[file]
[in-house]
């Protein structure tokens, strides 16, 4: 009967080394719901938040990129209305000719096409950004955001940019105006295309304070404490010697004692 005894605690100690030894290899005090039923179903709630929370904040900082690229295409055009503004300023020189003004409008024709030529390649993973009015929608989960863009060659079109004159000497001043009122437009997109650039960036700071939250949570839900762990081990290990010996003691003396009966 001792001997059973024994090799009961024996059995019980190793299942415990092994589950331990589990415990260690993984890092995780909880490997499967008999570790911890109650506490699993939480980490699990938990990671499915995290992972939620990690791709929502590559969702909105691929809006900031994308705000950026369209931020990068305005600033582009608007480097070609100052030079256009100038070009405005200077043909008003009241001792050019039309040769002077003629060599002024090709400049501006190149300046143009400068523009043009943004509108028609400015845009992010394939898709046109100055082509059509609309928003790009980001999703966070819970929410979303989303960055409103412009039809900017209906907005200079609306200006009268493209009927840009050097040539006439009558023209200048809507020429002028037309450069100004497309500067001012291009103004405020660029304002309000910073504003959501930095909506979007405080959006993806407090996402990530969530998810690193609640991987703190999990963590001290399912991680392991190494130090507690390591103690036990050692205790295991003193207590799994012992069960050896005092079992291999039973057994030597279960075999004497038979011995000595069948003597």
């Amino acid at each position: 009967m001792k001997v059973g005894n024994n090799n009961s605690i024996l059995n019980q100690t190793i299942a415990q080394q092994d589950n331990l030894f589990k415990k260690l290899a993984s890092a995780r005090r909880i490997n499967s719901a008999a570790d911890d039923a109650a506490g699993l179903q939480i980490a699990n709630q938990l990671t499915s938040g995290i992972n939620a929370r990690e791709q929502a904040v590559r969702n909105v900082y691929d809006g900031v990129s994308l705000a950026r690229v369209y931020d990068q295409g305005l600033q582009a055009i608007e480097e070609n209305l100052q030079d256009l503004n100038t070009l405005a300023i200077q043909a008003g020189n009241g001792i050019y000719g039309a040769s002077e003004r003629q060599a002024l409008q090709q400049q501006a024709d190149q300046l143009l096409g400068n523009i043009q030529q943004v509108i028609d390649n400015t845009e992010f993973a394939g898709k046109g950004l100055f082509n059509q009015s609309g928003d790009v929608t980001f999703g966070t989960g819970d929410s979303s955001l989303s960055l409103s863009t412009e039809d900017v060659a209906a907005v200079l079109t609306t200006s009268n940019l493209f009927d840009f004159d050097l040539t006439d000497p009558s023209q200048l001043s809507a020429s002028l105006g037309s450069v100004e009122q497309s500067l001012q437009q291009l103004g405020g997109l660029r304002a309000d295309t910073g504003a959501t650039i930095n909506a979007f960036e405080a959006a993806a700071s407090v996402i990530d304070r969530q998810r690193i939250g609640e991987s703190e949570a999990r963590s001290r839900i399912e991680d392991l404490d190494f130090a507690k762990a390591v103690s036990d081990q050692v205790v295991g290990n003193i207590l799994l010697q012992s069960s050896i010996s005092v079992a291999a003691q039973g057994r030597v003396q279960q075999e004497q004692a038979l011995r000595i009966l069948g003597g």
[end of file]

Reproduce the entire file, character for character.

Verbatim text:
[in-house]
């Protein structure tokens, strides 16, 4: 009967080394719901938040990129209305000719096409950004955001940019105006295309304070404490010697004692 005894605690100690030894290899005090039923179903709630929370904040900082690229295409055009503004300023020189003004409008024709030529390649993973009015929608989960863009060659079109004159000497001043009122437009997109650039960036700071939250949570839900762990081990290990010996003691003396009966 001792001997059973024994090799009961024996059995019980190793299942415990092994589950331990589990415990260690993984890092995780909880490997499967008999570790911890109650506490699993939480980490699990938990990671499915995290992972939620990690791709929502590559969702909105691929809006900031994308705000950026369209931020990068305005600033582009608007480097070609100052030079256009100038070009405005200077043909008003009241001792050019039309040769002077003629060599002024090709400049501006190149300046143009400068523009043009943004509108028609400015845009992010394939898709046109100055082509059509609309928003790009980001999703966070819970929410979303989303960055409103412009039809900017209906907005200079609306200006009268493209009927840009050097040539006439009558023209200048809507020429002028037309450069100004497309500067001012291009103004405020660029304002309000910073504003959501930095909506979007405080959006993806407090996402990530969530998810690193609640991987703190999990963590001290399912991680392991190494130090507690390591103690036990050692205790295991003193207590799994012992069960050896005092079992291999039973057994030597279960075999004497038979011995000595069948003597």
């Amino acid at each position: 009967m001792k001997v059973g005894n024994n090799n009961s605690i024996l059995n019980q100690t190793i299942a415990q080394q092994d589950n331990l030894f589990k415990k260690l290899a993984s890092a995780r005090r909880i490997n499967s719901a008999a570790d911890d039923a109650a506490g699993l179903q939480i980490a699990n709630q938990l990671t499915s938040g995290i992972n939620a929370r990690e791709q929502a904040v590559r969702n909105v900082y691929d809006g900031v990129s994308l705000a950026r690229v369209y931020d990068q295409g305005l600033q582009a055009i608007e480097e070609n209305l100052q030079d256009l503004n100038t070009l405005a300023i200077q043909a008003g020189n009241g001792i050019y000719g039309a040769s002077e003004r003629q060599a002024l409008q090709q400049q501006a024709d190149q300046l143009l096409g400068n523009i043009q030529q943004v509108i028609d390649n400015t845009e992010f993973a394939g898709k046109g950004l100055f082509n059509q009015s609309g928003d790009v929608t980001f999703g966070t989960g819970d929410s979303s955001l989303s960055l409103s863009t412009e039809d900017v060659a209906a907005v200079l079109t609306t200006s009268n940019l493209f009927d840009f004159d050097l040539t006439d000497p009558s023209q200048l001043s809507a020429s002028l105006g037309s450069v100004e009122q497309s500067l001012q437009q291009l103004g405020g997109l660029r304002a309000d295309t910073g504003a959501t650039i930095n909506a979007f960036e405080a959006a993806a700071s407090v996402i990530d304070r969530q998810r690193i939250g609640e991987s703190e949570a999990r963590s001290r839900i399912e991680d392991l404490d190494f130090a507690k762990a390591v103690s036990d081990q050692v205790v295991g290990n003193i207590l799994l010697q012992s069960s050896i010996s005092v079992a291999a003691q039973g057994r030597v003396q279960q075999e004497q004692a038979l011995r000595i009966l069948g003597g």